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To start things: Don't roll your own crypto. What you're proposing is using standard static Diffie-Hellman for key-exchange, which by itself is a bad idea, as it will always result in the same key for each communcication between Alice and Bob. The key by itself should be safe, but as soon as it's broken all messages are as well. So if either the sender's ...


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You don't need a hash function for this. Given that you're already using AES-128, and that your master key $N_s$ is 128 bits long, a perfectly good method for deriving the session keys $K_s$ would be to encrypt the random number $R_0$ (padded to a full AES block) using AES-128 (in ECB mode, i.e. using the raw block cipher) with $N_s$ as the key. Even if ...


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First, Don't roll your own crypto. Second, you don't need to negotiate session keys for each transmission. As long as the network-secret is safe, all the connections using this secret are always safe. However, you mentioned forward secrecy. You can't get this with pre-shared keys. If the keys gets screwed every connection (now and in the future) can be ...


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So, they both have a 16 byte shared secret, and you want to create a shared 16 byte (=128 bit) AES key...am I missing something here? Why not just use the secret as the key! Just plug it into CBC or CTR or GCM or something, and you'll be good. If you'll be running this for a large number of messages, then the scheme you described using HMAC would be ...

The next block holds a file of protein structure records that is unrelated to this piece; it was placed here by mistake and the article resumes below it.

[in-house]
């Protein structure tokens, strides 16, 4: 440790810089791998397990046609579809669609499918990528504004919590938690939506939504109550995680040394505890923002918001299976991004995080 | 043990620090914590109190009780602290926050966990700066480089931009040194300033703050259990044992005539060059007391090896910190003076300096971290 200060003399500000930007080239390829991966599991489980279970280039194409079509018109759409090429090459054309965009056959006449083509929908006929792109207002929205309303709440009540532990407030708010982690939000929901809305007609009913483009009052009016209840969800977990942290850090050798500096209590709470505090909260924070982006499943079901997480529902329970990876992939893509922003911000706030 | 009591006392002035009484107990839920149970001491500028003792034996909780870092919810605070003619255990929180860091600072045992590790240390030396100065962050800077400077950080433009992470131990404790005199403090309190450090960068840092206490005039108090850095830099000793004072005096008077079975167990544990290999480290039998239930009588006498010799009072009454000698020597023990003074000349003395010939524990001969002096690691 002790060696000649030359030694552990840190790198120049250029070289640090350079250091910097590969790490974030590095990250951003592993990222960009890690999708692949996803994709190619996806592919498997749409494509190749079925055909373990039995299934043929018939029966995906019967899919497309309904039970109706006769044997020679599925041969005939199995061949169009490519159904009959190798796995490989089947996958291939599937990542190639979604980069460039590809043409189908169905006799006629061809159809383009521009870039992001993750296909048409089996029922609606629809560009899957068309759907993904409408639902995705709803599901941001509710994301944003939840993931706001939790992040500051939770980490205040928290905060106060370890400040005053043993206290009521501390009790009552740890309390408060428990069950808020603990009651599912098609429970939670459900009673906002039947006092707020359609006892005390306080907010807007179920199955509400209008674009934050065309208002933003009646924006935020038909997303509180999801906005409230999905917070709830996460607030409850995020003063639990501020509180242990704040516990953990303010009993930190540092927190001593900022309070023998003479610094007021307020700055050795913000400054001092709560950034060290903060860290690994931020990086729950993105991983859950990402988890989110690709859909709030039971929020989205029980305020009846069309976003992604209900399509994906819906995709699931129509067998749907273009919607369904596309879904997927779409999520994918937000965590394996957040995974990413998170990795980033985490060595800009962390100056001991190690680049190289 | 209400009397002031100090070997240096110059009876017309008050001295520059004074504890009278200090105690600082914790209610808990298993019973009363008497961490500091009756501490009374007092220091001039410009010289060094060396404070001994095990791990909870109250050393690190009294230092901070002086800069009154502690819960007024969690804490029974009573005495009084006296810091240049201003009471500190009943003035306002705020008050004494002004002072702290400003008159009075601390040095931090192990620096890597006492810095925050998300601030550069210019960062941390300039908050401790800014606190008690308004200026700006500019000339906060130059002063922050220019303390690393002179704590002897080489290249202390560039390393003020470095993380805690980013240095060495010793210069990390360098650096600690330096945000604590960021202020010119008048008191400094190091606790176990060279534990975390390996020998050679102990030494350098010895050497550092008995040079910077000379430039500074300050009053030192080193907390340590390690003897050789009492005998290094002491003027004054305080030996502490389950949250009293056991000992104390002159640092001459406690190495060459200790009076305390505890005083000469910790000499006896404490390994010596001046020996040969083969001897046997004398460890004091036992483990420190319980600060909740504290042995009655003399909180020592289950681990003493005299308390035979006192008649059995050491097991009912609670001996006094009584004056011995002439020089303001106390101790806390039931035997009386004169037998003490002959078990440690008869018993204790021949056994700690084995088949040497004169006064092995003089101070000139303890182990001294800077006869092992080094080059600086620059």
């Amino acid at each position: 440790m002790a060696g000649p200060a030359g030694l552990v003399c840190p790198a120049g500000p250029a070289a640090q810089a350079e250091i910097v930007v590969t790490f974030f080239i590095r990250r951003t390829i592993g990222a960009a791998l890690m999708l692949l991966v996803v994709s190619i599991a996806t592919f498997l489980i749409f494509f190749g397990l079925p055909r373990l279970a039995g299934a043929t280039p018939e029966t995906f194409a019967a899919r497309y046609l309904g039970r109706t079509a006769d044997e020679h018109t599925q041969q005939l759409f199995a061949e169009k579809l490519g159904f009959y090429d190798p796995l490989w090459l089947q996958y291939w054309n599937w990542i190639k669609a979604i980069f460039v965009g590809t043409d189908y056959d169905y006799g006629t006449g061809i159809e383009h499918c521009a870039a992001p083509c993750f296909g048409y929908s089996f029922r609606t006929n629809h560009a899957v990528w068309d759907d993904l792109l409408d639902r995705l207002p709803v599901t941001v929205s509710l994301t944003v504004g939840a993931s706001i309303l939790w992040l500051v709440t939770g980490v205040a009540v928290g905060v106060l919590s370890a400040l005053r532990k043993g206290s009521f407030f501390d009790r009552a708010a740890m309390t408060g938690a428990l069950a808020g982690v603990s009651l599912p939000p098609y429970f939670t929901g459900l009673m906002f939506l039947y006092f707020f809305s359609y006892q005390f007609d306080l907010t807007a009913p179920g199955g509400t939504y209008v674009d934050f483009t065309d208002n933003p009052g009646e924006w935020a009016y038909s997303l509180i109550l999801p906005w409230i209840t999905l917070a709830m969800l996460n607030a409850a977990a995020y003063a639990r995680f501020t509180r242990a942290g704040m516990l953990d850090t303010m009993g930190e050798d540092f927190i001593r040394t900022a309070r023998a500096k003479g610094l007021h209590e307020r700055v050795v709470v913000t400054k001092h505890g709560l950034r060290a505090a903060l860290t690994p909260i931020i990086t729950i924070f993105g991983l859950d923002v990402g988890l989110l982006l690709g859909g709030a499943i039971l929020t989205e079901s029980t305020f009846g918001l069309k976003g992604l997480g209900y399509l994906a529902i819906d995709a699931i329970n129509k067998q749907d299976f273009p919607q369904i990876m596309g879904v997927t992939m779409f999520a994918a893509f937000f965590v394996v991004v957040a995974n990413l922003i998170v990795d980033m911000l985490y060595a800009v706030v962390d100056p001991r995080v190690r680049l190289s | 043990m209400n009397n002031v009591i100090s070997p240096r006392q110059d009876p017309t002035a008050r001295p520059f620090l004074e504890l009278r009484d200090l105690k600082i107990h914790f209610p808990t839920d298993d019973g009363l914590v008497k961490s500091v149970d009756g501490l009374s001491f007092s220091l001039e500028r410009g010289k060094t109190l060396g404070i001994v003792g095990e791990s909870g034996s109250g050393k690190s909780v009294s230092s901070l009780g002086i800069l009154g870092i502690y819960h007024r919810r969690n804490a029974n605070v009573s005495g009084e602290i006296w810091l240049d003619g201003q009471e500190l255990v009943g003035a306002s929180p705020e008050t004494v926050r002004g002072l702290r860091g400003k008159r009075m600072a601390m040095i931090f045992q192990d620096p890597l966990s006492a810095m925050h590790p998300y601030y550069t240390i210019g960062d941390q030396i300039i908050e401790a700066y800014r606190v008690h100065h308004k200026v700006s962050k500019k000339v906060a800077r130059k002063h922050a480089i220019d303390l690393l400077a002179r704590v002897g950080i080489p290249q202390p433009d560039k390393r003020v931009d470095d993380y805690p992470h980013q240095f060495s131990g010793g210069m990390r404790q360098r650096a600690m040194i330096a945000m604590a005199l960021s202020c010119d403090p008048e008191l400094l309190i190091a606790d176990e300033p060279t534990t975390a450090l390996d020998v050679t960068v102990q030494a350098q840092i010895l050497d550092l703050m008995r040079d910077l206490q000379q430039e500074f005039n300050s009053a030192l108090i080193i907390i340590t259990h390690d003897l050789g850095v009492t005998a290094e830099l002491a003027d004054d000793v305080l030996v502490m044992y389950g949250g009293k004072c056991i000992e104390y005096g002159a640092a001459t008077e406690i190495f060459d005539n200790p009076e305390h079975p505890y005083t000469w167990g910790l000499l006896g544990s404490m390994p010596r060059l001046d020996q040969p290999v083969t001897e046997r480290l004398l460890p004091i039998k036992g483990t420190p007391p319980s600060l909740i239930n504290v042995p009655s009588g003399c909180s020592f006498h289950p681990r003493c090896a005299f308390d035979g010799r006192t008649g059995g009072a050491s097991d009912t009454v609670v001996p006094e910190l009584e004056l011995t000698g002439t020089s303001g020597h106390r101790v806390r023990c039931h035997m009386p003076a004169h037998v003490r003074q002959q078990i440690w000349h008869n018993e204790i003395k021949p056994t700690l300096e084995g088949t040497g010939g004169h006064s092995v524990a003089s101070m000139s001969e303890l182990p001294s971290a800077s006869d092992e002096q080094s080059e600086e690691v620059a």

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I think you overlooked some words in section 9: Key re-exchange is performed using whatever encryption was in effect when the exchange was started. Encryption, compression, and MAC methods are not changed before a new SSH_MSG_NEWKEYS is sent after the key exchange (as in the initial key exchange). Note that it is better to keep to the ...


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I think I found an answer in this thread: http://www.gossamer-threads.com/lists/gnupg/users/65236 In short: There is a packet which looks like a key revocation but it could be forged. If an OpenPGP application downloads the key from the server then it does a signature check.


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Yes, you can use a (semi) static key pair for (Elliptic Curve) Diffie-Hellman. If you want to check for sure that you use ECDH correctly take a look at the NIST SP 56A which shows the various way that key agreement can be used. In this case you'd probably look for 6.2.2.2. Note that you should check the public keys for validity. Furthermore, this ...



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